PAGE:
I finished reading David McCullough’s John Adams, and despite the fact that he omits early colonial dealings with Native peoples, I enjoyed it immensely. It was good to see and hear how narrow the passages to the government we got were—how, as McCullough says in other places, things could have turned out differently.
And although I had heard and probably mouthed myself the centrality of slavery to the American story, I liked how McCullough—through Adams—brings the issue forward with the compromises in the composition of the Declaration of Independence, Washington and Jefferson’s holding of slaves, and Adams’ disgust with it all. According to McCullough, Adams was willing to compromise with the southern colonies in order to form and hold the new union, but it always troubled him. He had dreams of blacks and whites slaughtering each other, and feared that “a struggle between the states over slavery ‘might rend this mighty fabric in twain.’”
In later years, when old differences with Jefferson were repaired in their famous correspondence, he suggested to Jefferson that he free his slaves. But Jefferson, who believed slavery a “moral and political depravity,” feared the results of sudden emancipation, and looked for it to happen gradually under the watch of younger men. At his death, he freed but few of his own slaves, and the rest were sold at auction.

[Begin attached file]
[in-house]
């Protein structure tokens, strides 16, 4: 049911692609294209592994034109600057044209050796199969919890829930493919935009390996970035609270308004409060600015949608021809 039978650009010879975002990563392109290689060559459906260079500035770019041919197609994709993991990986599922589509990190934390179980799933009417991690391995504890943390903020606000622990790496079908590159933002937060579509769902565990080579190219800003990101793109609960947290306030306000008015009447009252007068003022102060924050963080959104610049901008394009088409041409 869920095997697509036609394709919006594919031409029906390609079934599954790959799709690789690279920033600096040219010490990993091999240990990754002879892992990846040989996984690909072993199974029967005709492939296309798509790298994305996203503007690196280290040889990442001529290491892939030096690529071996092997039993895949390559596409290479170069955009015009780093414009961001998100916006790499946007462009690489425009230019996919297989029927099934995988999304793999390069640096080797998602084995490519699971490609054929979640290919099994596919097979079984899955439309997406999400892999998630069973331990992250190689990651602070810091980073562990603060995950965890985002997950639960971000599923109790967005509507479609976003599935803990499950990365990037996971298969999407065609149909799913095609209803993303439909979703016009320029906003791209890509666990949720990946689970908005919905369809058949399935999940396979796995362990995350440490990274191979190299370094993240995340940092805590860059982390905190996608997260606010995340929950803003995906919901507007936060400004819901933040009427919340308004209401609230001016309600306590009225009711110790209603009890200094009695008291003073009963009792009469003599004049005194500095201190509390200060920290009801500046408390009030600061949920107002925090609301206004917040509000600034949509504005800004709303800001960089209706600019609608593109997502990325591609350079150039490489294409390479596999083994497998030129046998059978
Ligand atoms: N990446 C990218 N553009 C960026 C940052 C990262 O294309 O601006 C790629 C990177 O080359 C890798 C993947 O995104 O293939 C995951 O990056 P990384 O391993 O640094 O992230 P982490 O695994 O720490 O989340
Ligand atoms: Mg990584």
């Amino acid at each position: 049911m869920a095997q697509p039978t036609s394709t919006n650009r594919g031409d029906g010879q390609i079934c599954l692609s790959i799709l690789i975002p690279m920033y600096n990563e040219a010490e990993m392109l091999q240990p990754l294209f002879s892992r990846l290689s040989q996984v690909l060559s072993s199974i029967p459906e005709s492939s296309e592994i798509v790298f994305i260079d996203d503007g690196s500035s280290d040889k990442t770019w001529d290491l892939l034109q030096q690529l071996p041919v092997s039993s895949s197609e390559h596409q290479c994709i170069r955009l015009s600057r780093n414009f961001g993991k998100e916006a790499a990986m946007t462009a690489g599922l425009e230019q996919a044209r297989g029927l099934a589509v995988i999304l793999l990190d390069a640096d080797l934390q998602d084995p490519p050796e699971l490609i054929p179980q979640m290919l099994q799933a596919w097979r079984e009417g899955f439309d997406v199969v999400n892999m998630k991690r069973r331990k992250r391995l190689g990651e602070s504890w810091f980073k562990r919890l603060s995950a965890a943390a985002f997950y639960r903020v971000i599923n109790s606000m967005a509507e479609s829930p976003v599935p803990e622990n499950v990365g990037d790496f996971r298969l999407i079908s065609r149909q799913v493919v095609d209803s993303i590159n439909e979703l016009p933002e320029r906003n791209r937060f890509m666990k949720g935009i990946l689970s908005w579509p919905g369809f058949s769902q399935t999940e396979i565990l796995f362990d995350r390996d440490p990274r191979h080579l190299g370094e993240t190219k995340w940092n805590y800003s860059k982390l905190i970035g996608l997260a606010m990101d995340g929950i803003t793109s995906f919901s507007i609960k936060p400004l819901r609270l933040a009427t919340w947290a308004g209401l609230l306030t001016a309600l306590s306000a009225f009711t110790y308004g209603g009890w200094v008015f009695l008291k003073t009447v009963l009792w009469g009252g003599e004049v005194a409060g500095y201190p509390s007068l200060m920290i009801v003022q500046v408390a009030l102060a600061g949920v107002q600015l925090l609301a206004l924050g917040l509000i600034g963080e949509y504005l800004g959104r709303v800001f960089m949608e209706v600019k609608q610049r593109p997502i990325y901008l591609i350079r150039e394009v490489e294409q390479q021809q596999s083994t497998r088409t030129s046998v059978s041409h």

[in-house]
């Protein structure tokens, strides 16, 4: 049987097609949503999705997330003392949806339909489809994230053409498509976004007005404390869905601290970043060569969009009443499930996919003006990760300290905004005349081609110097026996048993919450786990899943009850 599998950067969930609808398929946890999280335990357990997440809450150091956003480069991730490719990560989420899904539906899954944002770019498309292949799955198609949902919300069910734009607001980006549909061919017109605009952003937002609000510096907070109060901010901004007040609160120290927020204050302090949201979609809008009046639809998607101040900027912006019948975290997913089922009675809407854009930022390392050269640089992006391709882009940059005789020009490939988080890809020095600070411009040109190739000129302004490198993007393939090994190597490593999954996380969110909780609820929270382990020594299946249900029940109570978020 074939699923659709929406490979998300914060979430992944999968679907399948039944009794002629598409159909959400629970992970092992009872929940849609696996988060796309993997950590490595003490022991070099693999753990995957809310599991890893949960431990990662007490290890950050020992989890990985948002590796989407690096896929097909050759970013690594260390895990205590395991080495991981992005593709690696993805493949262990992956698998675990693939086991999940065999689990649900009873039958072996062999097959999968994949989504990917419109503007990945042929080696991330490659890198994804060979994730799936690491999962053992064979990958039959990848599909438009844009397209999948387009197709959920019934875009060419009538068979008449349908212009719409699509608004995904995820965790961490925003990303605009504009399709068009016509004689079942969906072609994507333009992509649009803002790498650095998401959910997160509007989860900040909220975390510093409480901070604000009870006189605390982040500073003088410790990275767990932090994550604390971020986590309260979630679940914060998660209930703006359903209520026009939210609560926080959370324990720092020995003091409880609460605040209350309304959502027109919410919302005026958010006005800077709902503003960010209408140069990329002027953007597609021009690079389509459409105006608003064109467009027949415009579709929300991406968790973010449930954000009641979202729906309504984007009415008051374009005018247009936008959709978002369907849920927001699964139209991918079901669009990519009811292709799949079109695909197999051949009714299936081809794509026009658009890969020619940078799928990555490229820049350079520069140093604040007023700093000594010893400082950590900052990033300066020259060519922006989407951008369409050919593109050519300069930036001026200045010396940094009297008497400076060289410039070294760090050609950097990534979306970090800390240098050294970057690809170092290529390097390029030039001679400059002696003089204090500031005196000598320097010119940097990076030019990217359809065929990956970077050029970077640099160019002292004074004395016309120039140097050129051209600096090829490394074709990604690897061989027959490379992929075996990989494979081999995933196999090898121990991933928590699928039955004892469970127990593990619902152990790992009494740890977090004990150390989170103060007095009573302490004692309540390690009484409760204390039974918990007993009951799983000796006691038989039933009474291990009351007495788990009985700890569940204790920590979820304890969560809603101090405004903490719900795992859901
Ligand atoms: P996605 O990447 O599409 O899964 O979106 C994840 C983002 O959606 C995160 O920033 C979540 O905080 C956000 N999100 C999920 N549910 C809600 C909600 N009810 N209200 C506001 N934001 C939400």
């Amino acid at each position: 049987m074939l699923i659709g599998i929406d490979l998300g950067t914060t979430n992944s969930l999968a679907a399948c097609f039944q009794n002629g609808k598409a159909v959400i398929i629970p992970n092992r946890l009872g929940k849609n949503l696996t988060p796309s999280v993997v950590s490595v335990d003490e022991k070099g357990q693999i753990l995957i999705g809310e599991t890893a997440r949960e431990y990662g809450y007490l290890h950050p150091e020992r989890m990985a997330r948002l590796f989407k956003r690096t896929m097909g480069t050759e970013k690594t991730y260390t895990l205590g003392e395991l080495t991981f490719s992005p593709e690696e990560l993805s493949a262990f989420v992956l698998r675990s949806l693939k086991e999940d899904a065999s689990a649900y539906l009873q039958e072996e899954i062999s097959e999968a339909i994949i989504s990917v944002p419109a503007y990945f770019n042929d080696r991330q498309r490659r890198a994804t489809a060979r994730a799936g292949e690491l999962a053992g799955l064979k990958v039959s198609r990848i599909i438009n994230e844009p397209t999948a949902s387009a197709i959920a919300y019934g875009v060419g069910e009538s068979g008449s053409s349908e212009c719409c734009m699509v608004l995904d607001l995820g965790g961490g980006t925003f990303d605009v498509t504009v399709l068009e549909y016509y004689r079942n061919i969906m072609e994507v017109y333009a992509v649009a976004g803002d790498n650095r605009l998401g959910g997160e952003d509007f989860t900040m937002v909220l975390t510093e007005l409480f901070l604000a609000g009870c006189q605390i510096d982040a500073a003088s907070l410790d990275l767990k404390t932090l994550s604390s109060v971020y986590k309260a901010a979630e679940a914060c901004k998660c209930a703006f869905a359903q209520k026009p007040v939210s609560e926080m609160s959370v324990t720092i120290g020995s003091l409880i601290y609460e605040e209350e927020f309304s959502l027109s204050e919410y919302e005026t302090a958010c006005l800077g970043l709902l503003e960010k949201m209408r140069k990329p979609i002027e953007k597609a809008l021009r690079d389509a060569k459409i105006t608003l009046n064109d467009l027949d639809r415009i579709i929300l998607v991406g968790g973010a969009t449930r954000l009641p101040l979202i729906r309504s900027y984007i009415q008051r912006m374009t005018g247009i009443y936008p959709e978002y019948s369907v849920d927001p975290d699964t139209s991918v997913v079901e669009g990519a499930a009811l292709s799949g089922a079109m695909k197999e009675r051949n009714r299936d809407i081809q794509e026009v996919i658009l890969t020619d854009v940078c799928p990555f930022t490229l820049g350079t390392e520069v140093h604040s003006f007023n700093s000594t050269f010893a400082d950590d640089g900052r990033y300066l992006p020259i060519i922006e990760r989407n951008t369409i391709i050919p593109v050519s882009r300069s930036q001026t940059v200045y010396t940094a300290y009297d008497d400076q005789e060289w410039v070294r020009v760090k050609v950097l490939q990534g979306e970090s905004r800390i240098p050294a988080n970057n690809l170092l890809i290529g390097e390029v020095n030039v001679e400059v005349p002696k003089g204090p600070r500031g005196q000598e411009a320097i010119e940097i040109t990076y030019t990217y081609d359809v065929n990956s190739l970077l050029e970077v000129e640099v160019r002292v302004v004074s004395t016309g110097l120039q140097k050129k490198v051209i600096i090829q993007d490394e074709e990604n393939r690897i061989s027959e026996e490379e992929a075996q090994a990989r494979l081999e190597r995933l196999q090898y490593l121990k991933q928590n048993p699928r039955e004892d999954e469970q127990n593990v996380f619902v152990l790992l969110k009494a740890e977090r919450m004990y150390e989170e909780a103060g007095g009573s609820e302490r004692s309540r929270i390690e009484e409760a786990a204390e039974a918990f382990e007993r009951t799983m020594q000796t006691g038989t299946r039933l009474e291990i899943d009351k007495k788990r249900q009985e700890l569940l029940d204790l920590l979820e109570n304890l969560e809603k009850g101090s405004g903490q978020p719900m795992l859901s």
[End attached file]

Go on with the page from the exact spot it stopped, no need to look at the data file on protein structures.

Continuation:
It seems odd that slavery could occupy the moral deliberations of two of the founding fathers to such an extent, while the situation with Native inhabitants is in many ways hidden, or neglected, or not thought about. In Loewen’s Lies My Teacher Told Me, he gives examples of significant, and often friendly, interactions of Indians and Europeans on first contact—think of the early New Englanders getting farming help and new crops from the Indians, of trappers working with Indians as they moved West, etc.—which are then followed by conflict and removal.
Josephy said that from the get-go there were three attitudes towards Indians: One, romanticize them as true children of nature; two, kill or remove them to make room for a new, superior civilization; or three, assimilate them, make them white. He spent his working life exploring how these three ways played out in history—while simultaneously marveling at the miracle of tribal survival and promoting their full participation, as Indians, in the American experiment.
On finishing Adams, I picked up a copy of Walter Isaacson’s biography of Benjamin Franklin, and here I find Indians. I find meetings with Indians, and the Albany Plan for Union, put forward by Franklin and inspired in part by the Iroquois Federation. Was Franklin one of the romanticizers? Did Franklin and Adams never discuss this? And, most importantly, how was the Indian situation different than the situation with slavery?
I think what Alvin was telling us, over and over again, is that Indians were here, and despite all attempts to eradicate them and make them white, are still here. And that it is important for us, as a nation, to put them back into our past as we listen to them in our present. So I am compelled to find out what Franklin thought.
And I think too about Indians always being here, and our country as a nation of immigrants—white, black, brown, yellow; European, Asian, African, Islander—who have come to live among them. That is a different narrative than McCullough’s. Will there be some of it in Franklin?